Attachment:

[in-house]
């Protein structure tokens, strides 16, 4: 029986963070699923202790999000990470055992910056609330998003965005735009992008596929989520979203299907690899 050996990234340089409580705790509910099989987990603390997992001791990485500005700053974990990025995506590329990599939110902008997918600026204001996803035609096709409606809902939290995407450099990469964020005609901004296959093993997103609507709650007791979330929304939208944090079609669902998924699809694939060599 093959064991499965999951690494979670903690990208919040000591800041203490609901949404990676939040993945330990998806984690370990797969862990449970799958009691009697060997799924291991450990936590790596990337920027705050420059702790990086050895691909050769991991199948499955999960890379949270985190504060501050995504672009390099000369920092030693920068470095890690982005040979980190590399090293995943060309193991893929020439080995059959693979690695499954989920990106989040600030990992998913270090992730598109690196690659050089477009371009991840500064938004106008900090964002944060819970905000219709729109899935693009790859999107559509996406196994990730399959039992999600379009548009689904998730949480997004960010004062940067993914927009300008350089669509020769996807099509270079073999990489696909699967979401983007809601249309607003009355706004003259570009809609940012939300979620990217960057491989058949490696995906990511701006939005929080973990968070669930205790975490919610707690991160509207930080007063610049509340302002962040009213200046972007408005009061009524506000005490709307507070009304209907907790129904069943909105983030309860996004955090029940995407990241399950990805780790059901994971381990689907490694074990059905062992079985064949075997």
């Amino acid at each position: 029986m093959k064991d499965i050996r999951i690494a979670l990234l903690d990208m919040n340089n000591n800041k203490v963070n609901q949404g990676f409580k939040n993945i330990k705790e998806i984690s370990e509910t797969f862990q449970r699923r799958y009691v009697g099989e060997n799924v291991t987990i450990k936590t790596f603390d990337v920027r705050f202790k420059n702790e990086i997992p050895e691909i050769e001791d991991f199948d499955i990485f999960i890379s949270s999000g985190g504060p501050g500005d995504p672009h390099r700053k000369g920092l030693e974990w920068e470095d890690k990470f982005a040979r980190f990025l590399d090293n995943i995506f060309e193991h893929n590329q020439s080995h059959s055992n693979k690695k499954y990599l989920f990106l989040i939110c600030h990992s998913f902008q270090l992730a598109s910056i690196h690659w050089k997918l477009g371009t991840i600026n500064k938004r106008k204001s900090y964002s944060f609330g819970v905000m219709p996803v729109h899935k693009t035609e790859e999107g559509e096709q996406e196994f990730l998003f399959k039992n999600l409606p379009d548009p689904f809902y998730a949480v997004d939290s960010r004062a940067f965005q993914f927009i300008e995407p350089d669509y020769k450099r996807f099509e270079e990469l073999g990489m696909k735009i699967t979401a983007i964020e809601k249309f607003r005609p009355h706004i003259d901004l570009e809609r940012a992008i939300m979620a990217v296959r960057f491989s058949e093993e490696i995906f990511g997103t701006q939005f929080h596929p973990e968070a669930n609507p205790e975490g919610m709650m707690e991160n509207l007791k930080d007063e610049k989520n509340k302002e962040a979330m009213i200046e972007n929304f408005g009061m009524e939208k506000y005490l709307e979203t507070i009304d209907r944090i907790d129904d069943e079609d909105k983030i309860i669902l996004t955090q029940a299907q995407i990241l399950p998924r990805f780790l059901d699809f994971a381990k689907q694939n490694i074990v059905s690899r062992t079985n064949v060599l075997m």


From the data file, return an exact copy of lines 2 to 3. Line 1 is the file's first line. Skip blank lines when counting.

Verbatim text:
């Protein structure tokens, strides 16, 4: 029986963070699923202790999000990470055992910056609330998003965005735009992008596929989520979203299907690899 050996990234340089409580705790509910099989987990603390997992001791990485500005700053974990990025995506590329990599939110902008997918600026204001996803035609096709409606809902939290995407450099990469964020005609901004296959093993997103609507709650007791979330929304939208944090079609669902998924699809694939060599 093959064991499965999951690494979670903690990208919040000591800041203490609901949404990676939040993945330990998806984690370990797969862990449970799958009691009697060997799924291991450990936590790596990337920027705050420059702790990086050895691909050769991991199948499955999960890379949270985190504060501050995504672009390099000369920092030693920068470095890690982005040979980190590399090293995943060309193991893929020439080995059959693979690695499954989920990106989040600030990992998913270090992730598109690196690659050089477009371009991840500064938004106008900090964002944060819970905000219709729109899935693009790859999107559509996406196994990730399959039992999600379009548009689904998730949480997004960010004062940067993914927009300008350089669509020769996807099509270079073999990489696909699967979401983007809601249309607003009355706004003259570009809609940012939300979620990217960057491989058949490696995906990511701006939005929080973990968070669930205790975490919610707690991160509207930080007063610049509340302002962040009213200046972007408005009061009524506000005490709307507070009304209907907790129904069943909105983030309860996004955090029940995407990241399950990805780790059901994971381990689907490694074990059905062992079985064949075997």
């Amino acid at each position: 029986m093959k064991d499965i050996r999951i690494a979670l990234l903690d990208m919040n340089n000591n800041k203490v963070n609901q949404g990676f409580k939040n993945i330990k705790e998806i984690s370990e509910t797969f862990q449970r699923r799958y009691v009697g099989e060997n799924v291991t987990i450990k936590t790596f603390d990337v920027r705050f202790k420059n702790e990086i997992p050895e691909i050769e001791d991991f199948d499955i990485f999960i890379s949270s999000g985190g504060p501050g500005d995504p672009h390099r700053k000369g920092l030693e974990w920068e470095d890690k990470f982005a040979r980190f990025l590399d090293n995943i995506f060309e193991h893929n590329q020439s080995h059959s055992n693979k690695k499954y990599l989920f990106l989040i939110c600030h990992s998913f902008q270090l992730a598109s910056i690196h690659w050089k997918l477009g371009t991840i600026n500064k938004r106008k204001s900090y964002s944060f609330g819970v905000m219709p996803v729109h899935k693009t035609e790859e999107g559509e096709q996406e196994f990730l998003f399959k039992n999600l409606p379009d548009p689904f809902y998730a949480v997004d939290s960010r004062a940067f965005q993914f927009i300008e995407p350089d669509y020769k450099r996807f099509e270079e990469l073999g990489m696909k735009i699967t979401a983007i964020e809601k249309f607003r005609p009355h706004i003259d901004l570009e809609r940012a992008i939300m979620a990217v296959r960057f491989s058949e093993e490696i995906f990511g997103t701006q939005f929080h596929p973990e968070a669930n609507p205790e975490g919610m709650m707690e991160n509207l007791k930080d007063e610049k989520n509340k302002e962040a979330m009213i200046e972007n929304f408005g009061m009524e939208k506000y005490l709307e979203t507070i009304d209907r944090i907790d129904d069943e079609d909105k983030i309860i669902l996004t955090q029940a299907q995407i990241l399950p998924r990805f780790l059901d699809f994971a381990k689907q694939n490694i074990v059905s690899r062992t079985n064949v060599l075997m």